Some really good things came out of that kitchen when I visited for lunch. Crisp, airy croquettes filled with smoked mackerel whipped to a brandade-like lightness. An enormous fishy sharing platter, terrific value at £12.50, which paired fingers of battered pollock with a punchy gremolata, and smoked trout with a satisfyingly complicated wild rice salad. And – surprisingly enjoyable – a "speltotto", made with pearled spelt, broad beans and Ogleshield cheese. A collision between a risotto and a fondue, with the cheese doing that raclette-ish trick of staying oozily fondant to the last bite, it tasted far better than it looked.

Of course, speltotto sounds like just the kind of worthy gear you'd expect a River Cottage restaurant to turn out; ditto the nettle, chestnut mushroom and chilli sourdough pizza. But the Canteen offers more straightforward crowd-pleasers, too. Chicken pie and mash; pulled pork bap with slaw and chips; mussels, bacon and cider – it's a menu which invites you to fearlessly eat it all. Given Hugh's mission to get families cooking and eating together, the children's menu is also unusually varied, offering grilled whiting and onion bhaji, as well as things you might be able to persuade children to actually eat, like bangers and mash and flatbread pizza.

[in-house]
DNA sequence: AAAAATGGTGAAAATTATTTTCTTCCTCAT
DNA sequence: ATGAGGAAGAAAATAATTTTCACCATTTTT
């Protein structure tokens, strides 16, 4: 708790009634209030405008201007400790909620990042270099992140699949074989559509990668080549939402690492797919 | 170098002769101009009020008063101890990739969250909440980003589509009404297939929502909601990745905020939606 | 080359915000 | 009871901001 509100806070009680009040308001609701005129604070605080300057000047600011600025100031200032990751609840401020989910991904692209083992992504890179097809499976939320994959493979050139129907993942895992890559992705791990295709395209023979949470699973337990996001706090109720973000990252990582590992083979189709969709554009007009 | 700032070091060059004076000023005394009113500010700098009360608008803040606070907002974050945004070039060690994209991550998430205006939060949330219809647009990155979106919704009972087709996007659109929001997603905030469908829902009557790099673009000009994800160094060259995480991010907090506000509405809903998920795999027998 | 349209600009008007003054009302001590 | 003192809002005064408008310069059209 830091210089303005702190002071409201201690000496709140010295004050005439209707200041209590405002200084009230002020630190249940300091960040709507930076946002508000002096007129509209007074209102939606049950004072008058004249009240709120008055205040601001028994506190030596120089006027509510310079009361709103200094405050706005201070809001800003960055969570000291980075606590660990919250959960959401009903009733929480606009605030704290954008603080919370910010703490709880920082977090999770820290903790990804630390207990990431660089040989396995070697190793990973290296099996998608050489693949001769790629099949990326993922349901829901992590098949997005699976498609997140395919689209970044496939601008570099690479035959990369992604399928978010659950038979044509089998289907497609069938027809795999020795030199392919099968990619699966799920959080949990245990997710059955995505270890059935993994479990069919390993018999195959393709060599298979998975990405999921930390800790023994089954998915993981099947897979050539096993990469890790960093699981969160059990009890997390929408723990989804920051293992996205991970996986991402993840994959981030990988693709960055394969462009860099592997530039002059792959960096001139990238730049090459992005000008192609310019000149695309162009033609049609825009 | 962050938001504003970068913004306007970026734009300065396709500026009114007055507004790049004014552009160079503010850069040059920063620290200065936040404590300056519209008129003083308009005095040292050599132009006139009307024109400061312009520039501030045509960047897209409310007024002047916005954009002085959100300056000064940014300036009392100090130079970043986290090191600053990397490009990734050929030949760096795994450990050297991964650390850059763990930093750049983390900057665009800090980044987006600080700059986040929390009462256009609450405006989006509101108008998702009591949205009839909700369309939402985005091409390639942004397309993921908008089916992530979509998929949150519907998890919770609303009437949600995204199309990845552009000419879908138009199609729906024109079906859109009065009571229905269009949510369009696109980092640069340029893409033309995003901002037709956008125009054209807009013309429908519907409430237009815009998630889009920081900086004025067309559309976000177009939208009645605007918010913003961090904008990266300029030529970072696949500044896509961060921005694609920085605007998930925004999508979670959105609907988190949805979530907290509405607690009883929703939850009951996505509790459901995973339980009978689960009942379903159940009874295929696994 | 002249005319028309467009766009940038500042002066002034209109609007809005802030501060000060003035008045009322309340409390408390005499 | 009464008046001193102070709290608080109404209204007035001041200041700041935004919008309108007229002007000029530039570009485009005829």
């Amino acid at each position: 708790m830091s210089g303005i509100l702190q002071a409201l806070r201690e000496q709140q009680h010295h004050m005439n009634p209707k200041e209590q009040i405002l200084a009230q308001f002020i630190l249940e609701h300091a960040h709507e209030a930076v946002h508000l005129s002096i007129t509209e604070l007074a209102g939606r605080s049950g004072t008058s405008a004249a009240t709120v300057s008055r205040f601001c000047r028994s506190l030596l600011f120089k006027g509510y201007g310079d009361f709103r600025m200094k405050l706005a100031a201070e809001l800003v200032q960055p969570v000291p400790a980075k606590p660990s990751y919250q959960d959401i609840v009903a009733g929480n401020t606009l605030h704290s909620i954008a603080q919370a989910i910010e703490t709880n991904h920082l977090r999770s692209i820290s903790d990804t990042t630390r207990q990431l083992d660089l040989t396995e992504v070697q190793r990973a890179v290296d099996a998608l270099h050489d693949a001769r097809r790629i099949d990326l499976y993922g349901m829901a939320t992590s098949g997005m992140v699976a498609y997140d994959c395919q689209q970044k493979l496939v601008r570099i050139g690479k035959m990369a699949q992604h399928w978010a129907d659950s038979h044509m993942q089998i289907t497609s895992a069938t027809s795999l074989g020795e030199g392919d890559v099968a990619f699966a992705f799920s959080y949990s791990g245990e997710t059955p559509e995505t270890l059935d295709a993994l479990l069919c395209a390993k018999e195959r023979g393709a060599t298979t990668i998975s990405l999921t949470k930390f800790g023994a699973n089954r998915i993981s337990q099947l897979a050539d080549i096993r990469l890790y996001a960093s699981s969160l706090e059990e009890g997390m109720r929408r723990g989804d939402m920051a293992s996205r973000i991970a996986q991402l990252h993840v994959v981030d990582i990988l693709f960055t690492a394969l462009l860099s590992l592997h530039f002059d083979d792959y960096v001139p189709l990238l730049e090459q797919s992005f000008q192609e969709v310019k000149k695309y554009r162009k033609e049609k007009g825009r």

The only miss was a claggy "clafoutis", not a puffy, fruit-studded batter, more a slab of cold custard with embedded berries. And my guest, the wine-matching guru Fiona Beckett, was disappointed to see the shortish drinks list wasn't doing as good a job for local beers as the Canteen was for local food.

Overall, though, it was an impressive performance. There's no shortage of casual, family-friendly restaurants in Bristol – including an enormous Jamie's Italian on the other side of Clifton – but the Canteen already seems to be preaching to the converted, and was doing good business on a midweek lunchtime.

It may not feel like a place you'd go for a fun night out with friends – it's more somewhere to take the parents-in-law, or the kids for Sunday lunch. But River Cottage is doing most things right. It doesn't go in for long sermons about its sustainable credentials, but they are there in every honest, homely dish. This may be the one celebrity-led restaurant concept which has no room for the cult of personality. The food is allowed to do all the talking, and amen to that.

Food ***
Ambience **
Service ****